17 Aug 2015
CPIT's new Engineering and Architectural Studies facility will feature an artwork based on one of the natural world's most incredible structures – the feather.
Prominent New Zealand artist Niki Hastings-McFall was inspired by the function of the new building and the building's name, Kahukura, which refers to a chiefly cloak made of feathers, a rainbow and the ancestor of the Cashmere Hills, which the building looks towards.
"Because this work is to be positioned in a facility dedicated to architecture and engineering I wanted to create work that referred to the construction, design, structure and incredible natural engineering of the feather itself as opposed to a more literal representation," Hastings-McFall said.
The artwork, named Hope Fully Fledged, will be very visible, suspended high in the building's atrium above a wide, central stairway. The design will play with light, shadow and colour.
Hastings-McFall has also associated the possibility of flight with hope; she drew further inspiration from poet Emily Dickinson who wrote;
"Hope" is the thing with feathers-
That perches in the soul.
"In Emily Dickinson's poem, feathers symbolise the feeling of hope. Hope, just like education, allows people to break free, to fly away to new beginnings. Education and the pursuit of knowledge confer hope and allow our dreams reality."
With work in collections of Museum of New Zealand Te Papa Tongarewa, Auckland Art Gallery, The Dowse Art Museum, Queensland Gallery of Modern Art and the British Museum, Hastings-McFall has been credited with helping to bring contemporary Pacific art to national prominence and international acceptance.
Playing with light and colour; Niki Hasting-McFall's artwork for CPIT, Hope Fully Fledged, is inspired by the new Engineering and Architectural Studies building and the idea that education brings hope and new beginnings. The final artwork will have 12 acrylic feathers similar to this prototype.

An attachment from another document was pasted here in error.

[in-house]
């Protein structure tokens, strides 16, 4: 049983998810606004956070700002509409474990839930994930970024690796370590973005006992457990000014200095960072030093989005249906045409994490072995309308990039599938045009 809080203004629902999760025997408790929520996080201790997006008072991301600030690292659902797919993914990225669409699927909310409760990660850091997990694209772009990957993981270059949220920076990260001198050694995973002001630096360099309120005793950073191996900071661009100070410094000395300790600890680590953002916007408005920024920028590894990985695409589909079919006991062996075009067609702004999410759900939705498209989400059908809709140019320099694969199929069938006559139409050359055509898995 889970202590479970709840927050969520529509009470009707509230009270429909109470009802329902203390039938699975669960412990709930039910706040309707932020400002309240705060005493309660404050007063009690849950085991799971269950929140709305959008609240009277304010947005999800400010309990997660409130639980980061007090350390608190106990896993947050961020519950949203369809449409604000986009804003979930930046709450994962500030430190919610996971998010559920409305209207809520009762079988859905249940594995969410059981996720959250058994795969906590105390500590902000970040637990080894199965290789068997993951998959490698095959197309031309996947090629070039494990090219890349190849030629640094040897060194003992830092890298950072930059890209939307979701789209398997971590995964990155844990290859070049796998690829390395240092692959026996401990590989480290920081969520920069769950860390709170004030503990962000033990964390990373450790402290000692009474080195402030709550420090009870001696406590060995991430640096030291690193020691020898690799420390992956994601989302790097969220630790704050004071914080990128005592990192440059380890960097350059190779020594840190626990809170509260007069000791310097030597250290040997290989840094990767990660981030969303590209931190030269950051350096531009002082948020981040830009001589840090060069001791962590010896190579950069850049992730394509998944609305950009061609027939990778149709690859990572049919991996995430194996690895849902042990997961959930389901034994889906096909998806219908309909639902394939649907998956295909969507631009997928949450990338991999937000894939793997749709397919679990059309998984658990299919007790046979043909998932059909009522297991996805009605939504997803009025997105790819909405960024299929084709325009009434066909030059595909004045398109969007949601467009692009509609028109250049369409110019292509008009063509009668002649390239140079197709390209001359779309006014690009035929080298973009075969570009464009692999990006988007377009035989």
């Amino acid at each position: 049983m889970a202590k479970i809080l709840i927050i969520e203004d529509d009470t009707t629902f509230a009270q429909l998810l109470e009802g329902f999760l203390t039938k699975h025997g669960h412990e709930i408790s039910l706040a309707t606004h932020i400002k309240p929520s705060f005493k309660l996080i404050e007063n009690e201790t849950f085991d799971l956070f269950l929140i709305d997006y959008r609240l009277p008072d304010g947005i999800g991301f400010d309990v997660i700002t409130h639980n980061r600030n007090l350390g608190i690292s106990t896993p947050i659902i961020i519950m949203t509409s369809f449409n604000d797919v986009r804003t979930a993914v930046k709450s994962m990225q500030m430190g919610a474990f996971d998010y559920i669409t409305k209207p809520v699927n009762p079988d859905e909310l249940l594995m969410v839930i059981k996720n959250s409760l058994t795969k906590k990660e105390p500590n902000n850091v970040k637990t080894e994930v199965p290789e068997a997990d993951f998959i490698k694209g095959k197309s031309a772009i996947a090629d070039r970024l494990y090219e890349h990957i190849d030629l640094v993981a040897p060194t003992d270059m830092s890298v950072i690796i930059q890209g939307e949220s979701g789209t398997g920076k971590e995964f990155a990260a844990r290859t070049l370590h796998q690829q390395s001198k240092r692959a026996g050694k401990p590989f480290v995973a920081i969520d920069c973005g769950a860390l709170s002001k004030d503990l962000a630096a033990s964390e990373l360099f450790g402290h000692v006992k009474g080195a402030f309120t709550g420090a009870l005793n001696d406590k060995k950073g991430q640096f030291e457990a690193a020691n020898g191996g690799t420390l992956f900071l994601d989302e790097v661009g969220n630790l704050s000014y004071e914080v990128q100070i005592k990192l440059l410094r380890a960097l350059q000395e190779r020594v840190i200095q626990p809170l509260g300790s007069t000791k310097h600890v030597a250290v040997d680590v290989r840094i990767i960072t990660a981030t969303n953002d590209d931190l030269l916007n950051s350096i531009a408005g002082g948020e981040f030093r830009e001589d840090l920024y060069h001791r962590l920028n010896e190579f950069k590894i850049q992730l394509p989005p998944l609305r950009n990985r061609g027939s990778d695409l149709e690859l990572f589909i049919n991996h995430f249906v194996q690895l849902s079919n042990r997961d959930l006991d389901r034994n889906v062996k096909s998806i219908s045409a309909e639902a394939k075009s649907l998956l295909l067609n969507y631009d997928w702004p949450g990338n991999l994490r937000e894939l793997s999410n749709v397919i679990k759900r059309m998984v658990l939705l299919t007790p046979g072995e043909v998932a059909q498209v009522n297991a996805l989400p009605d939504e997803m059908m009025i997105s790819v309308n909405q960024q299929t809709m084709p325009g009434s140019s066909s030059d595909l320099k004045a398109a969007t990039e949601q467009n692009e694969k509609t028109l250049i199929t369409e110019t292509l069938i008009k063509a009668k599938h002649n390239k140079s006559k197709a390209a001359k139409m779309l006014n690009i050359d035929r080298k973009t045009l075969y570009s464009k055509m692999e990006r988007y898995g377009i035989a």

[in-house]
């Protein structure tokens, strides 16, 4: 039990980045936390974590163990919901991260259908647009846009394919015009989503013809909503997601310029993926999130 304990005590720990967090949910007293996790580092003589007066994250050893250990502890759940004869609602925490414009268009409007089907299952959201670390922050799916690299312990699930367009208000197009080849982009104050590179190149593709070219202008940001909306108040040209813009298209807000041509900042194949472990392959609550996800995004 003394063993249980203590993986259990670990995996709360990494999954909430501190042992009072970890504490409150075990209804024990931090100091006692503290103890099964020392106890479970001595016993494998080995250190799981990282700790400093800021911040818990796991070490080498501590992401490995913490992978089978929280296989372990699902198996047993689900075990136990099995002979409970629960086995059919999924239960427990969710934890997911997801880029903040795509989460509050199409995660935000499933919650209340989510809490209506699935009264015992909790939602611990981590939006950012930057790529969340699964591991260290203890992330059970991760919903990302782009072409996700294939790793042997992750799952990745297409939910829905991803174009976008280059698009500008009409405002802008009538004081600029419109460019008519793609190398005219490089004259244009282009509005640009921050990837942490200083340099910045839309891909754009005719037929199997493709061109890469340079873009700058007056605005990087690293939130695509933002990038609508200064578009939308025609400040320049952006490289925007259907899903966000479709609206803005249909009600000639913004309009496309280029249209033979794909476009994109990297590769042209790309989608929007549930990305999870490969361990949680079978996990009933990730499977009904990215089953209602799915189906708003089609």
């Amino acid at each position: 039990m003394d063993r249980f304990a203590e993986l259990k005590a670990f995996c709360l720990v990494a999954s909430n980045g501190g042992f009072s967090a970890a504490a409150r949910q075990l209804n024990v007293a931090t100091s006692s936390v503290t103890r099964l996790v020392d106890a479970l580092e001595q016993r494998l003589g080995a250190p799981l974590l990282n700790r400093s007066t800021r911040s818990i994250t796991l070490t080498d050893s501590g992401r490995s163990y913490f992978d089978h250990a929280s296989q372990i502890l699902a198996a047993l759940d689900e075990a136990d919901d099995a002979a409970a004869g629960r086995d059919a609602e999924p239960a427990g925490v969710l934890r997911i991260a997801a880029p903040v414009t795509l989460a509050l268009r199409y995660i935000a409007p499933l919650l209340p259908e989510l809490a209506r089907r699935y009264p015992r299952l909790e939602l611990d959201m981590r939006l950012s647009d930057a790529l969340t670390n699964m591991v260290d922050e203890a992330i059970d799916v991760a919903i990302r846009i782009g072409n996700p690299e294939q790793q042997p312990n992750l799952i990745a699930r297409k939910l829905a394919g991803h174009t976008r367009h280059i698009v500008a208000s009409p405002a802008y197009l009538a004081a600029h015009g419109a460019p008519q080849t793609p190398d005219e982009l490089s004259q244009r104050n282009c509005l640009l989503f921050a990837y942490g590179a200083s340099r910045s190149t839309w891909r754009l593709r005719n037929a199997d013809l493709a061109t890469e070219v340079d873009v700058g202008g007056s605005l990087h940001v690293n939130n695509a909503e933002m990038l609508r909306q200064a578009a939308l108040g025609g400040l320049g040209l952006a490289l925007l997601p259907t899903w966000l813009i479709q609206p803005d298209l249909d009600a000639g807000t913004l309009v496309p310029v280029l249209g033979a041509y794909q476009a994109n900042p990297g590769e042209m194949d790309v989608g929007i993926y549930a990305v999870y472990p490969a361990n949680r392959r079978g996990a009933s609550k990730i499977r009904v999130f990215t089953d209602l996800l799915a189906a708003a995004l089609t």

Hastings-McFall's latest work will complement the three-storey, 6,500m2 Kahukura building designed by Jasmax to provide an inspirational environment for CPIT's student architectural designers, engineers, interior designers and quantity surveyors.
Kahukura will cater for around 1000 people and is scheduled for completion in late 2016.
The feather-inspired sculpture for Kahukura will not be the only new major artwork at CPIT. The commission, by the CPIT Artwork Collection Committee, is part of an overarching programme of artistic enrichment included in the Campus Master Plan programme of rebuilding and refurbishment CPIT's campuses.
CPIT's focus on arts has caught the attention of the arts community. Christchurch Art Gallery Senior Curator Lara Strongman says the new artworks will contribute to Christchurch.
"CPIT is to be commended for initiating this far-sighted series of public art commissions. I know there is great interest in the wider community, and considerable goodwill generated from the creative sector towards CPIT. I am really looking forward to seeing the finished works, and am confident they'll make a significant contribution to the culture of the city," she said.